Archival footage is an essential element of lots of documentaries, but precious few films are made up entirely of vintage newsreels, training films, television commercials and popular and novelty songs.
The new restoration of the jaw-dropping 1982 doc The Atomic Cafe (opening Friday, Aug. 10 at the Roxie) makes me wish there were more intrepid filmmakers committed to constructing docs entirely from excavated source material. There’s nothing quite like being immersed in the style, verbiage and aesthetic of a period.
The Atomic Cafe (by Kevin Rafferty, Jayne Loader and Pierce Rafferty) presents a targeted picture of the United States that spans the 1940s testing and dropping of the atomic bomb on Japan through the early 1960s. What we are treated to, essentially, is the existential experience of living under the shadow of imminent and instantaneous destruction, as filtered through the Cold War, the Korean War, the execution of the Rosenbergs, duck-and-cover exercises and fallout shelters. The Atomic Cafe skillfully illustrates in absurd and horrifying fashion how the job of educating the public was accomplished through God-on-our-side propaganda.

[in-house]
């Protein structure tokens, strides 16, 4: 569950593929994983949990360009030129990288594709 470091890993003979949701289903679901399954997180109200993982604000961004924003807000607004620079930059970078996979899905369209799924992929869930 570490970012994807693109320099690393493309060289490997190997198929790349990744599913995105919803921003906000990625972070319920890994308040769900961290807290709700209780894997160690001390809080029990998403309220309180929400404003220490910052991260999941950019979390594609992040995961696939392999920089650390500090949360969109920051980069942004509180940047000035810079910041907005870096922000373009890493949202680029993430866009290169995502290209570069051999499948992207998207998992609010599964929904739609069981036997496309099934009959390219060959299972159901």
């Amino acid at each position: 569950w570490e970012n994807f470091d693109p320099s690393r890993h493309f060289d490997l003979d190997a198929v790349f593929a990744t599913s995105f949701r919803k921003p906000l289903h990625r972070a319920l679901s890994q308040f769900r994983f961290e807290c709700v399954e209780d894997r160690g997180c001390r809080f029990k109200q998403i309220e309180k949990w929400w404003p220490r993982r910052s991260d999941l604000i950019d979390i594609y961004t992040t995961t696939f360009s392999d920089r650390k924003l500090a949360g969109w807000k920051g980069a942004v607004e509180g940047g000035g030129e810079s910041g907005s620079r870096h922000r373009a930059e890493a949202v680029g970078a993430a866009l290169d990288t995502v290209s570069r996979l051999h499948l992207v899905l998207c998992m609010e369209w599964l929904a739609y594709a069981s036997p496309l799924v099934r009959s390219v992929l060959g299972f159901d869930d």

When the film originally came out, a few years after the accident at the Three Mile Island nuclear reactor in 1979, Americans were concerned less with Soviet warheads—nobody outside of NORAD had their eyes on the skies any more—than whether they lived downwind of a power plant. (Another point on the timeline: At the 1992 Academy Awards ceremony, the late San Francisco filmmaker Debra Chasnoff won the Oscar for her short documentary Deadly Deception: General Electric, Nuclear Weapons and Our Environment.)
Seen today, The Atomic Cafe is a sobering reminder of the limits of scientific knowledge at any given point in time, the questionable competence of military and political leaders and the innate hubris of our species. But you knew that.